"Pensions' Private Equity Cash Reduced 59%"

Naked Capitalism through Guest Posts by Leo Kolivakis, publisher of Pension Pulse, has done an excellent job of chronicling the problems with pension funds. I certainly encourage people to read his posts.

The headline is from a Bloomberg "exclusive" story. This is the lead in paragraph:

U.S. pension funds contributed to the record $1.2 trillion that private-equity firms raised this decade. Three of the biggest investors, state pensions in California, Oregon and Washington, plunked down at least $53.8 billion. So far, they only have dwindling paper profits and a lot less cash to show the millions of policemen, teachers and other civil servants in their retirement plans.

There is some talk in the article from private equity and pension industry people that these are long-term investments and have patience and it will come back. Yada. Yada. But here is the problem: When will these investments "come back"? In a few years we start feeling the brunt of the "baby boomers" retiring.

Did pension funds underestimate the risk of their investments in private equity?

According to Professor Stephen Kaplan they did:

“With private equity, you’re taking on a liquidity risk, which people did miscalculate,”

This Bloomberg story stood out this morning because another pension fund/private equity fund story hit in the Financial Times: Pension Funds Back Buy-out Fight Over Bank Deals. A coalition of the largest US state pension funds, probably the same ones that have lost 59% of their cash in private-equity, wrote a letter to FDIC backing the private-equity industry's opposition to FDIC's proposed rules regarding purchase of insolvent bank assets. FDIC proposed rules attempt to safeguard taxpayers from the riskiness of private equity investments.

But obviously the pension fund industry doesn't care and they are siding with private equity firms. Could it be that pension funds are at a point with their private equity investments where they have no choice but to "ride this investment out" regardless to where it leads? If so, how did it come to this? Oh, but there is more.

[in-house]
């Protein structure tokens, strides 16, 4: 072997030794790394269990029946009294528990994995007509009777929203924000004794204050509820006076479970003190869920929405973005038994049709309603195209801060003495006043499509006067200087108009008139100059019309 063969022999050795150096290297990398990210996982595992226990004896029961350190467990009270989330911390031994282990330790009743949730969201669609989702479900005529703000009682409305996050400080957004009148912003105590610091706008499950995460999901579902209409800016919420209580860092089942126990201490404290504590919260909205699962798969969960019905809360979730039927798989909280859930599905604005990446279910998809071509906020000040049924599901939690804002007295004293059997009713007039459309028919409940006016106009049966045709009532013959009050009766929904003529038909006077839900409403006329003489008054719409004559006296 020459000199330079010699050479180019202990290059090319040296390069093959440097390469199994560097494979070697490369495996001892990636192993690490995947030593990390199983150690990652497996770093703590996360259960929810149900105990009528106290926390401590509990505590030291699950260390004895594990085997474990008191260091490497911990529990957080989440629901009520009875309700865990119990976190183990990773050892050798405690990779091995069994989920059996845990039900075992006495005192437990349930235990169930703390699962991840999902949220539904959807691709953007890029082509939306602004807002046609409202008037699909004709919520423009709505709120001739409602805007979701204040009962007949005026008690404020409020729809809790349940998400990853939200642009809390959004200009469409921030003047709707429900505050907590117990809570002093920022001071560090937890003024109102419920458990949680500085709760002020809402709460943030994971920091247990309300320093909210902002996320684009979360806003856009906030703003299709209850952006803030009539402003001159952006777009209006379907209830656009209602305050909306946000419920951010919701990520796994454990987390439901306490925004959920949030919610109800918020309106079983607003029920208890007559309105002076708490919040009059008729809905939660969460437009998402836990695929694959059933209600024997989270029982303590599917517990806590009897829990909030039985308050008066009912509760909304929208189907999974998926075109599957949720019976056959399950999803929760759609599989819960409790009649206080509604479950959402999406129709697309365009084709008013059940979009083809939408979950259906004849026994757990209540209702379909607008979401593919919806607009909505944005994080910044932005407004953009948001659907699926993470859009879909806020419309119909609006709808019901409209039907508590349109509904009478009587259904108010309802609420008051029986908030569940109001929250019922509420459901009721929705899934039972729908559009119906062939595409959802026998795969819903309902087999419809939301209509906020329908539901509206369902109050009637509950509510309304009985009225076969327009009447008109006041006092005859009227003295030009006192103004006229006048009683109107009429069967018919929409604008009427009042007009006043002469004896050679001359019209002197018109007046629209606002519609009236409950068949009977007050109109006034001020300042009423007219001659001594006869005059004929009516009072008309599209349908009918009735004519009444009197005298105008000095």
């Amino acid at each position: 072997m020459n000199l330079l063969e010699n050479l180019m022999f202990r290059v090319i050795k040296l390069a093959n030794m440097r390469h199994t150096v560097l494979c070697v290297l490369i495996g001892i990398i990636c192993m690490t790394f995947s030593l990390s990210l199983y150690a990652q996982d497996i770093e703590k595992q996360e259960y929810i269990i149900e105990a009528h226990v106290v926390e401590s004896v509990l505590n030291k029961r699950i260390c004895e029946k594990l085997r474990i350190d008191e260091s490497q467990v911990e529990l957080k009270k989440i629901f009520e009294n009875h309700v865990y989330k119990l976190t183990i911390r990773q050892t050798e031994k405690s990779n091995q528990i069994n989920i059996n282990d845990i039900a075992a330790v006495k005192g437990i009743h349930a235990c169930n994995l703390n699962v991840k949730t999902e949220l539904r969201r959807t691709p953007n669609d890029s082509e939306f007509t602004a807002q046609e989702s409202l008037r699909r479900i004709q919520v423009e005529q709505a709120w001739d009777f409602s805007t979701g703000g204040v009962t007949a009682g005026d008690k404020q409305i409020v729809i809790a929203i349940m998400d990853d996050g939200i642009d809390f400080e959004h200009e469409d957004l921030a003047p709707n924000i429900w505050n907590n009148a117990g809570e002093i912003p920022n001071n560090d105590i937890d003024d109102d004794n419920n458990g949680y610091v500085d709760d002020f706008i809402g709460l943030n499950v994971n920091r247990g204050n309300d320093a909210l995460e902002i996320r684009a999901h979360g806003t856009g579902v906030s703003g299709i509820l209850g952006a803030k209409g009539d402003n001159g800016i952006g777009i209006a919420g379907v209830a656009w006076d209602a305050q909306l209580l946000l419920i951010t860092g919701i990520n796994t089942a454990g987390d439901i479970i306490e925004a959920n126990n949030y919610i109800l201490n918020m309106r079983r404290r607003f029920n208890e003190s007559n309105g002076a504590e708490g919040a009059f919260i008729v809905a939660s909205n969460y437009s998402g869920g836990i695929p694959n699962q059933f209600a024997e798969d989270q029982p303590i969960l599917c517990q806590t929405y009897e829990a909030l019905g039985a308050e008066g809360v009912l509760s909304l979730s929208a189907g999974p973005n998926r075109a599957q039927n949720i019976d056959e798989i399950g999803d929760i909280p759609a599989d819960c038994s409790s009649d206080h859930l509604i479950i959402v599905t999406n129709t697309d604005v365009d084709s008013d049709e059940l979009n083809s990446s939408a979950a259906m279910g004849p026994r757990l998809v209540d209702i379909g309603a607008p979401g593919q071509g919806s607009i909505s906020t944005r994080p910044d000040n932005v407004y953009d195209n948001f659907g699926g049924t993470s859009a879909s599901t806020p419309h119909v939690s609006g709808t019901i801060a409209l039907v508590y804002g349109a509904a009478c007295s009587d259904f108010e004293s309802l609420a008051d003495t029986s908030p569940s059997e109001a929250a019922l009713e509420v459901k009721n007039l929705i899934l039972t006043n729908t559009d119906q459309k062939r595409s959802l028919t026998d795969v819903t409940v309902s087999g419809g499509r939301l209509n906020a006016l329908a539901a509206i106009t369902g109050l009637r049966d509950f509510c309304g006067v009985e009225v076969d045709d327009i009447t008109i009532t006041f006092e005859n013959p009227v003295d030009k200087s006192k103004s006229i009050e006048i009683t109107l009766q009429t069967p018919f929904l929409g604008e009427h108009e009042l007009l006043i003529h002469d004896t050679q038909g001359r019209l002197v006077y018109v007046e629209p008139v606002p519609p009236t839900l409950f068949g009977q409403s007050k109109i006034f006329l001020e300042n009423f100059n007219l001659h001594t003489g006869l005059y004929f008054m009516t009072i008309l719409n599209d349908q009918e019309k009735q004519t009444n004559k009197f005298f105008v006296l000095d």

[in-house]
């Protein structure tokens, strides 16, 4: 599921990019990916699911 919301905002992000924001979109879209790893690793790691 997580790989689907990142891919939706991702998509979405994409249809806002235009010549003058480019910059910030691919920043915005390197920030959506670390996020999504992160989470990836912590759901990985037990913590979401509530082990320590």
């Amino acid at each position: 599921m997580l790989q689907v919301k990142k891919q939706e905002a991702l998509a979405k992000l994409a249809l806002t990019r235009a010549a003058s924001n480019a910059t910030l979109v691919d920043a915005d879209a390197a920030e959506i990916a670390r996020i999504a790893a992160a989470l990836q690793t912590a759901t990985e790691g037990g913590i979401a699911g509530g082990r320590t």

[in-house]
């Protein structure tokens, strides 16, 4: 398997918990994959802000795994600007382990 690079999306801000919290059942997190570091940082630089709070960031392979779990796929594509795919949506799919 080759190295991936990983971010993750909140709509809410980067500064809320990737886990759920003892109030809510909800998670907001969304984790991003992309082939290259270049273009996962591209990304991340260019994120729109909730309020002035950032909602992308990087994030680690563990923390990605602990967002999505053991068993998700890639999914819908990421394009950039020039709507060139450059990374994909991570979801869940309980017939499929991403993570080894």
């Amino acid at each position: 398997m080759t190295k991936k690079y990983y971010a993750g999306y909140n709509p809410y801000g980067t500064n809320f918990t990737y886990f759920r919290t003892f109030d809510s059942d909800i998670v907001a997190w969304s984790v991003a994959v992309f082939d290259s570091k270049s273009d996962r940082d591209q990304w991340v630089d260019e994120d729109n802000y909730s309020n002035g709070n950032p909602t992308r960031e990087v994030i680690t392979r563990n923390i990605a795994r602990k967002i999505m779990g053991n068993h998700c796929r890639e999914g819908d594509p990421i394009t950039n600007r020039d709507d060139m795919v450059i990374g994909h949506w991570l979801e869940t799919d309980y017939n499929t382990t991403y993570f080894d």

Desperation often leads investors to assume even more risks in the interest of making up losses. Pension funds are taking huge hits not only from their private equity investments but also from their commercial real estate investments. But that hasn't stopped some pension funds from investing more in commercial real estate. A highly risky investment right now.

Are pension funds so desperate to make up losses on their investment portfolios that they are willing to take on more risks?

How did we get to this point - millions of people are counting on their pension funds to be there when the retire in a few years? But will the money be there?

Have pension funds succumbed to Casino Capitalism?

If so, like everything else about this financial crisis it will be middle-class families that will bear the brunt of it!




how much is in CRE?

WSJ has subscriptions so how much are they investing...which is incredible because CRE is being reported as the next neutron bomb or at minimum has not "hit a bottom".

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The article doesn't give a number but

What it says is that pensions are attracted to CRE because of the deep discounts. But then you have articles like this:

"Tanking Real Estate Values Take Toll on Pension Funds"

"Real Estate Woes Threaten Oregon state pension fund"

Are pension funds too desperate?

RebelCapitalist.com - Financial Information for the Rest of Us.

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Here is an example: Ohio PERS & CALPERS

the Ohio Public Employees Retirement System saw its total assets grow by 3% to $50.2 billion year-to-date through June 30, but real estate was a big drag on its results. The fund’s real estate assets, which account for about 8% of the fund’s total assets, dropped 12.2% during the same period to approximately $4.2 billion. The decline was beat only by the drop in private equity holdings, which declined 18.22% for the year.